Commission on Genetic Resources for Food and Agriculture





Global Assessments

The Commission on Genetic Resources for Food and Agriculture oversees and guides the preparation of global assessments of genetic resources for food and agriculture. In 1996, FAO launched The State of the World’s Plant Genetic Resources for Food and Agriculture, and in 2007 published The State of the World’s Animal Genetic Resources for Food and Agriculture.

The Commission’s Multi-Year Programme of Work foresees updates of these reports and, in addition, global assessments of the state of the world’s forest and aquatic genetic resources. The first integrated global assessment of The State of the World’s Biodiversity for Food and Agriculture is foreseen for the Sixteenth Regular Session of the Commission.

The State of the World’s Plant Genetic Resources for Food and Agriculture

In 1996, The State of the World’s Plant Genetic Resources for Food and Agriculture was received by 150 countries attending the Leipzig International Technical Conference on Plant Genetic Resources. The Leipzig Conference welcomed the report as the first comprehensive worldwide assessment of the status and use of plant genetic resource conservation and use. The report was prepared through a participatory, country-driven process under the guidance of the Commission on Genetic Resources for Food and Agriculture. The State of the World’s Plant Genetic Resources for Food and Agriculture assesses the state of plant genetic diversity, and capacities at the local and global levels for in situ and ex situ management, conservation and utilization of plant genetic resources. The International Technical Conference also adopted the Global Plan of Action for the Conservation and Sustainable Utilization of Plant Genetic Resources for Food and Agriculture based on the analysis provided by the State of the World report.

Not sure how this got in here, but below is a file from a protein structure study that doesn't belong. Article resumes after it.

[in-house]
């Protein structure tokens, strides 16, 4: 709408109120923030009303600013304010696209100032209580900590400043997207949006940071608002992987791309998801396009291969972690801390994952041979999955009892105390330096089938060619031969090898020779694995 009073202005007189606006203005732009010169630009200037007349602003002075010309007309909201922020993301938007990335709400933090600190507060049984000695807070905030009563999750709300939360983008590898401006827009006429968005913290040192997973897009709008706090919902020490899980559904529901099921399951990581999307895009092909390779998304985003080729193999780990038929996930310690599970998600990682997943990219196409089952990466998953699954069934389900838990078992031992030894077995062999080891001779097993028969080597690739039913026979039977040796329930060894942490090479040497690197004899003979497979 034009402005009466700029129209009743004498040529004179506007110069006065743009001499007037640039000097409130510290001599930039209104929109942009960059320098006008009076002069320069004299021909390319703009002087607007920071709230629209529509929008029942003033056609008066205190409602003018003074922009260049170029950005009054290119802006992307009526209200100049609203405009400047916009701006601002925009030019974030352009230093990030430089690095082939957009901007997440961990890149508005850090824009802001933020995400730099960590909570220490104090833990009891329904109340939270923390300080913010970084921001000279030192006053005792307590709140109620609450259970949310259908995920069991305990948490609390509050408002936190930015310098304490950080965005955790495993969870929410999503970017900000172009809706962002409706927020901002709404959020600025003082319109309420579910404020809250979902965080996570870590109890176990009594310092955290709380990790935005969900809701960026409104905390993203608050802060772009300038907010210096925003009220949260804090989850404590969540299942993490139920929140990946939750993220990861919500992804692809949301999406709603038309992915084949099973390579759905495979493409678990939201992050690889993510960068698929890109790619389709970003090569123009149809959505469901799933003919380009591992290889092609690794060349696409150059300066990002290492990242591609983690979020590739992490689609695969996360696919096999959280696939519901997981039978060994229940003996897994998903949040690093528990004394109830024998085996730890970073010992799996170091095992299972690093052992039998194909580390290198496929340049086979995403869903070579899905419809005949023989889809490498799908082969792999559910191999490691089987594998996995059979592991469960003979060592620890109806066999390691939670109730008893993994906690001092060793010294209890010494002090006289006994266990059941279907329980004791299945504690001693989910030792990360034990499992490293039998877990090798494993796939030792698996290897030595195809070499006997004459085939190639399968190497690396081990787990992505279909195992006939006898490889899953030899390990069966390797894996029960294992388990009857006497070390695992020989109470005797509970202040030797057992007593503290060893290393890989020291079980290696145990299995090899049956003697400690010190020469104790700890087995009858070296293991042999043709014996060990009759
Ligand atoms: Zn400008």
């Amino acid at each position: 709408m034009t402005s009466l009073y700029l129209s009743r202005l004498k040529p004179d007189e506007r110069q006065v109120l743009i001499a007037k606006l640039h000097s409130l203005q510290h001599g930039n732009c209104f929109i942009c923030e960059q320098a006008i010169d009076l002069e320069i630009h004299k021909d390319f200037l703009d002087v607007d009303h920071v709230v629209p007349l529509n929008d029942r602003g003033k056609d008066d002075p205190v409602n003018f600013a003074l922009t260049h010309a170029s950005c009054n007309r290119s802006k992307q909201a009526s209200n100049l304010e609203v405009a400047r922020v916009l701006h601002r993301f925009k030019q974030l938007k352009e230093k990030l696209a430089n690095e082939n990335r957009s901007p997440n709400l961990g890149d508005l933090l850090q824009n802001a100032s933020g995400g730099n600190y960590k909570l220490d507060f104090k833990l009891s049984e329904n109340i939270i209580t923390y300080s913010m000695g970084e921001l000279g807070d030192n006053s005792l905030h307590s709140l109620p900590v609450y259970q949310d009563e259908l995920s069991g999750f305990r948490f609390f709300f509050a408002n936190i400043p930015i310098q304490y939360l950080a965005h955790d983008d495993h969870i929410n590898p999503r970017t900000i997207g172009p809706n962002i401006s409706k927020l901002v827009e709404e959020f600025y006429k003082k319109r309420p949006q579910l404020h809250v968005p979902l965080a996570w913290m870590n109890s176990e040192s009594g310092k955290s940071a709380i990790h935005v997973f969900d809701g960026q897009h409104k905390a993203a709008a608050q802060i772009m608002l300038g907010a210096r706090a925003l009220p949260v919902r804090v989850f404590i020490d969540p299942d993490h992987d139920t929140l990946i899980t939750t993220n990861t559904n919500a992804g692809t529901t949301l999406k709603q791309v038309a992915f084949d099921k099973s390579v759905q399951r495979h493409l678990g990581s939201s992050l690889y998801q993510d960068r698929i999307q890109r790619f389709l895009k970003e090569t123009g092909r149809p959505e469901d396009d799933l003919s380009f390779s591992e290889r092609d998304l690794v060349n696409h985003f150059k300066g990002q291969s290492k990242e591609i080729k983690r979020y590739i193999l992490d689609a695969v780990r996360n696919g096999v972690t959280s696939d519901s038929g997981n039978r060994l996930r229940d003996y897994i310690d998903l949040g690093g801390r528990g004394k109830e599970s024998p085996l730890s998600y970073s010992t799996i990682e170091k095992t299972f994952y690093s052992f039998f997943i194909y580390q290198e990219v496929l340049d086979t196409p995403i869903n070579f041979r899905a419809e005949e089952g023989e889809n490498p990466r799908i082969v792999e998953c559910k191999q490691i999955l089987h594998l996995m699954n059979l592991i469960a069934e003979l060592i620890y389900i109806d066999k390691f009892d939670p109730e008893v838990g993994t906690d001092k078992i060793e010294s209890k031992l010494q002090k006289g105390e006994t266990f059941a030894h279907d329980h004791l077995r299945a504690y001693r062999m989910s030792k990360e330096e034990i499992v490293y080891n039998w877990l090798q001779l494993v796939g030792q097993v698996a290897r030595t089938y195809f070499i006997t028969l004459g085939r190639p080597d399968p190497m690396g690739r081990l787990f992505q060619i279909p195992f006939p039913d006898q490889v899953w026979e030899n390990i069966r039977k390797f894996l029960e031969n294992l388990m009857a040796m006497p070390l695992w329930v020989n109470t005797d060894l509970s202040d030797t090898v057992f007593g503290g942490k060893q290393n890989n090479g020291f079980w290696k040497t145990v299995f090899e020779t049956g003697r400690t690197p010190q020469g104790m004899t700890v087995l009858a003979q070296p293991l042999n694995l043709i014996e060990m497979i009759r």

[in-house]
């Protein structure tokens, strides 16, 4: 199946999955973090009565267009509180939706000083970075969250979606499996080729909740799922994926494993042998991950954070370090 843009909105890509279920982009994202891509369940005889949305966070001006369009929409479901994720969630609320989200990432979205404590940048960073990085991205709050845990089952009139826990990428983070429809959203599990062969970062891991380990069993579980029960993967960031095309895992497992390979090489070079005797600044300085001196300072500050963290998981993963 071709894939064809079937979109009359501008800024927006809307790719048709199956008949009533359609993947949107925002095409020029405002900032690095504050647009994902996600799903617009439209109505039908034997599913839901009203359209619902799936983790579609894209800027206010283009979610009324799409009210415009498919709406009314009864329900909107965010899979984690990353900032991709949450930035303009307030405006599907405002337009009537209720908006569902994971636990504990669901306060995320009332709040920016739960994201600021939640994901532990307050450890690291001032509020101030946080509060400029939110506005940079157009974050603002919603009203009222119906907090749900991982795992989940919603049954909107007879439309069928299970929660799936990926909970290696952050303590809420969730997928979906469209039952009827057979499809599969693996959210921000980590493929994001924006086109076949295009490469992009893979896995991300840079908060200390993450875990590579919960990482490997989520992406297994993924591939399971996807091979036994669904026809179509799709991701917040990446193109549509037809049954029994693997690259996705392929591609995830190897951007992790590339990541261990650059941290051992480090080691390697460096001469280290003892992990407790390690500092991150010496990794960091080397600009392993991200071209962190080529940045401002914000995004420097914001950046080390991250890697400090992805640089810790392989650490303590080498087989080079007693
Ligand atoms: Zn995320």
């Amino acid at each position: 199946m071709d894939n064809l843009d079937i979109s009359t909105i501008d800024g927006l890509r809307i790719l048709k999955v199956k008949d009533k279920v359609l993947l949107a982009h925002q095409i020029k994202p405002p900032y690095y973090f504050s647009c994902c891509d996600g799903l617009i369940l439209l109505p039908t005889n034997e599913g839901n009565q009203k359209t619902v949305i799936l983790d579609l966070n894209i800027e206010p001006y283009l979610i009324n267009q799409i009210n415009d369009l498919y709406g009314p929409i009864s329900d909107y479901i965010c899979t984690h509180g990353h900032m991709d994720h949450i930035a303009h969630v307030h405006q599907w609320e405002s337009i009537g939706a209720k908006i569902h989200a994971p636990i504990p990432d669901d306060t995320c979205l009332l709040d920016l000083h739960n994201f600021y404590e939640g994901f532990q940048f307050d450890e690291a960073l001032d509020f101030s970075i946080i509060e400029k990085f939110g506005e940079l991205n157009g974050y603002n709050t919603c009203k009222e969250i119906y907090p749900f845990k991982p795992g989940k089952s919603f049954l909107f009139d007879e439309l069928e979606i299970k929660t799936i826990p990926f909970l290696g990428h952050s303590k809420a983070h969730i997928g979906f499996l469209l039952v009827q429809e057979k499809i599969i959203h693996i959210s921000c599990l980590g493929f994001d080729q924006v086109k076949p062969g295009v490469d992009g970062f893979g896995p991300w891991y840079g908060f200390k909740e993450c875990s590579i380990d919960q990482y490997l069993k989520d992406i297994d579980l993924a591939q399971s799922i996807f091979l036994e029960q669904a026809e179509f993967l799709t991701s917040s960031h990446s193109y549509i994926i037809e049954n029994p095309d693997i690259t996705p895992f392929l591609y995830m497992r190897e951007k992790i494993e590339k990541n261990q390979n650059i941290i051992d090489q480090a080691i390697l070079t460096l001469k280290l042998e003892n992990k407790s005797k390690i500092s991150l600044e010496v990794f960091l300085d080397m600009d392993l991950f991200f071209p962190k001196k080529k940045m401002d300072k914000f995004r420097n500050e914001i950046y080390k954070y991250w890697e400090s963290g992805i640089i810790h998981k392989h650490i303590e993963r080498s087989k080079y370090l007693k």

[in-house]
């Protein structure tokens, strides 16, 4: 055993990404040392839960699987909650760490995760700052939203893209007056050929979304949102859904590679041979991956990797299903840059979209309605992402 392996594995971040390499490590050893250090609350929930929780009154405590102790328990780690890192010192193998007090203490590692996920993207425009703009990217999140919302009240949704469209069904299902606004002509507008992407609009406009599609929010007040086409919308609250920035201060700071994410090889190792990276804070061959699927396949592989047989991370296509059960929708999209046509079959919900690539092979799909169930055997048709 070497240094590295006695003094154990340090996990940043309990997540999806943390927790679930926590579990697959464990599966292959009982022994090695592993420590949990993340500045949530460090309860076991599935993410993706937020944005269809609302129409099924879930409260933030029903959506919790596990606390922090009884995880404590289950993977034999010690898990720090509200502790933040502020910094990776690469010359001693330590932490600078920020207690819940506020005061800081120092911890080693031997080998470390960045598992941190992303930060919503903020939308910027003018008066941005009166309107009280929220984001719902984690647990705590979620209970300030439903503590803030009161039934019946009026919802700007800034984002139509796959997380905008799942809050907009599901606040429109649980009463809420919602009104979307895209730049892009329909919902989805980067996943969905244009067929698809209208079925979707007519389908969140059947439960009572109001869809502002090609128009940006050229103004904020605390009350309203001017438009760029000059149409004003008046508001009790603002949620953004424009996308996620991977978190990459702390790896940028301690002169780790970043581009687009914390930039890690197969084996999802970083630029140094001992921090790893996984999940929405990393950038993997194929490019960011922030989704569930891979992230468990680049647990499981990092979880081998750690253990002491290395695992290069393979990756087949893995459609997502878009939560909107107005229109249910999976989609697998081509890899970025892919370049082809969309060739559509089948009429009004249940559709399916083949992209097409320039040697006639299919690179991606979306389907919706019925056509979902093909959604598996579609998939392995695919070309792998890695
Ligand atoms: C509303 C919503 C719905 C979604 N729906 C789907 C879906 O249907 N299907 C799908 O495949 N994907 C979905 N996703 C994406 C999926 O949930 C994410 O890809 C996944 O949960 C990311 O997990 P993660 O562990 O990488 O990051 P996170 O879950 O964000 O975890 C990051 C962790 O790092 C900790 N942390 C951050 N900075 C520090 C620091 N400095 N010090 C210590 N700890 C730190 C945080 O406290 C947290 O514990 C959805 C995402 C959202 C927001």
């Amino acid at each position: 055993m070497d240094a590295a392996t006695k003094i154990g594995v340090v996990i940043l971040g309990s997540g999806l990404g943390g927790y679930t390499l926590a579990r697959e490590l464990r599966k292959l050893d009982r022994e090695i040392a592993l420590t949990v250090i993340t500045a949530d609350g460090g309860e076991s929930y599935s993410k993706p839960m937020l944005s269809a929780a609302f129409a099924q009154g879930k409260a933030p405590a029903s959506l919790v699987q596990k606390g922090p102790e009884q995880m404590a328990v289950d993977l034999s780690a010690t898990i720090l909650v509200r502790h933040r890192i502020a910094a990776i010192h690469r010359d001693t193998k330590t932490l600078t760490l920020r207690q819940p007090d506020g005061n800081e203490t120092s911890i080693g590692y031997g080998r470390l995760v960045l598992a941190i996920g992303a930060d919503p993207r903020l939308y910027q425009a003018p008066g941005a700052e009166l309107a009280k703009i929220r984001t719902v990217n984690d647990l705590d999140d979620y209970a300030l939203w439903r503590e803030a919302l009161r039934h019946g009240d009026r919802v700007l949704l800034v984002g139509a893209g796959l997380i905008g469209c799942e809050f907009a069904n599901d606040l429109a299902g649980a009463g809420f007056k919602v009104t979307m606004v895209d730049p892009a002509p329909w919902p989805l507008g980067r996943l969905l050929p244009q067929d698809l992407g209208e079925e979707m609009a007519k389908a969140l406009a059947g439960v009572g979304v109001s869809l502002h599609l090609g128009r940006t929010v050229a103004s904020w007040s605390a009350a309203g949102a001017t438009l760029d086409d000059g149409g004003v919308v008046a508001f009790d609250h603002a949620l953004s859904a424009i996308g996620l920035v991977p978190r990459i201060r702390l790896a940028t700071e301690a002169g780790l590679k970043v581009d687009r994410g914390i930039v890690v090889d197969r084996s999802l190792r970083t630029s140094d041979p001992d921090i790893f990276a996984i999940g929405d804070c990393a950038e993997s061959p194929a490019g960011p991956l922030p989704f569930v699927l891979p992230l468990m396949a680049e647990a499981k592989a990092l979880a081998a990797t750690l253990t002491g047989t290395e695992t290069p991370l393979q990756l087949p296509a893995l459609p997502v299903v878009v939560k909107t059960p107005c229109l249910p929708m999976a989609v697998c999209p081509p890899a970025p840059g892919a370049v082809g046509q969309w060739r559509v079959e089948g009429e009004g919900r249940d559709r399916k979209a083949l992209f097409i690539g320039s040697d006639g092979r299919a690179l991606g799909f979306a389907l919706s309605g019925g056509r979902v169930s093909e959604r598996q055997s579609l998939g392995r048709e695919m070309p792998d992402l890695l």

In 2009, at its Twelfth Regular Session, the Commission endorsed the Second Report on the State of the World’s Plant Genetic Resources for Food and Agriculture as the authoritative assessment of this sector. The updated version identifies the most significant changes since 1996, gaps and needs and provides the Commission with a sound basis for updating the rolling Global Plan of Action.

The State of the World’s Animal Genetic Resources for Food and Agriculture

In 1999, the Commission on Genetic Resources for Food and Agriculture agreed that FAO should coordinate the preparation of The State of the World’s Animal Genetic Resources for Food and Agriculture. The State of the World’s Animal Genetic Resources for Food and Agriculture was prepared through a participatory, country-driven process under the guidance of the Commission. By 2005, 169 countries had submitted country reports that, combined with reports from international organizations and input from scientists and experts provided the basis of The State of the World’s Animal Genetic Resources for Food and Agriculture. The report assessed the state of animal genetic resources, the state of management of animal genetic resources, and the state of capacities for the use, development and conservation of animal genetic resources. In 2007, the final report was presented to the International Technical Conference on Animal Genetic Resources for Food and Agriculture, held in Interlaken, Switzerland and welcomed by the FAO Conference as the first worldwide assessment of the state of animal genetic resources. The Interlaken Conference also adopted a Global Plan of Action for Animal Genetic Resources based on the analysis provided by The State of the World’s Animal Genetic Resources for Food and Agriculture.

The State of the World’s Forest Genetic Resources

At its Twelfth Regular Session, the Commission requested FAO to prepare The State of the World’s Forest Genetic Resources, for consideration at its Fourteenth Regular Session, as foreseen in the Multi-Year Programme of Work.  The timeline provided in the Strategic Plan 2010-2017 identifies the agreed preparatory steps.

The Commission stressed the need to involve relevant international and regional organizations, institutions, research centres, and funding agencies in the preparation of this first assessment of forest genetic resources.